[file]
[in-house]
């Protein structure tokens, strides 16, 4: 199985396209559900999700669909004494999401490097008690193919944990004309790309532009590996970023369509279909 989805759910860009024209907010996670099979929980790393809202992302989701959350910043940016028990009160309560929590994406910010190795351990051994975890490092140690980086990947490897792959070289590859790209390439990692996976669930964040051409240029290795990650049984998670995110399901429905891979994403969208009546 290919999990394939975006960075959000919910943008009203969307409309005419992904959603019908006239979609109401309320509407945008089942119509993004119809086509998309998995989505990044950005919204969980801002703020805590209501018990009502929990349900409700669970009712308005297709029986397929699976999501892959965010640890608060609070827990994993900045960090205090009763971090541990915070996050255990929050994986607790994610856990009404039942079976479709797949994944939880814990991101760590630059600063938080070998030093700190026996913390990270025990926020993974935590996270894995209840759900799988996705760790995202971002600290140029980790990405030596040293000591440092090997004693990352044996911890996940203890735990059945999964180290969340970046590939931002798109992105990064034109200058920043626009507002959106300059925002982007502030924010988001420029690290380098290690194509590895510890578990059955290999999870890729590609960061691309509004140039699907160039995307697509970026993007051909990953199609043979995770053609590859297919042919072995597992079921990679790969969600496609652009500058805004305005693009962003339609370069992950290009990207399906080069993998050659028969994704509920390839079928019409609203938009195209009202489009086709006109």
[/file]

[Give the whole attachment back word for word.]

[in-house]
């Protein structure tokens, strides 16, 4: 199985396209559900999700669909004494999401490097008690193919944990004309790309532009590996970023369509279909 989805759910860009024209907010996670099979929980790393809202992302989701959350910043940016028990009160309560929590994406910010190795351990051994975890490092140690980086990947490897792959070289590859790209390439990692996976669930964040051409240029290795990650049984998670995110399901429905891979994403969208009546 290919999990394939975006960075959000919910943008009203969307409309005419992904959603019908006239979609109401309320509407945008089942119509993004119809086509998309998995989505990044950005919204969980801002703020805590209501018990009502929990349900409700669970009712308005297709029986397929699976999501892959965010640890608060609070827990994993900045960090205090009763971090541990915070996050255990929050994986607790994610856990009404039942079976479709797949994944939880814990991101760590630059600063938080070998030093700190026996913390990270025990926020993974935590996270894995209840759900799988996705760790995202971002600290140029980790990405030596040293000591440092090997004693990352044996911890996940203890735990059945999964180290969340970046590939931002798109992105990064034109200058920043626009507002959106300059925002982007502030924010988001420029690290380098290690194509590895510890578990059955290999999870890729590609960061691309509004140039699907160039995307697509970026993007051909990953199609043979995770053609590859297919042919072995597992079921990679790969969600496609652009500058805004305005693009962003339609370069992950290009990207399906080069993998050659028969994704509920390839079928019409609203938009195209009202489009086709006109």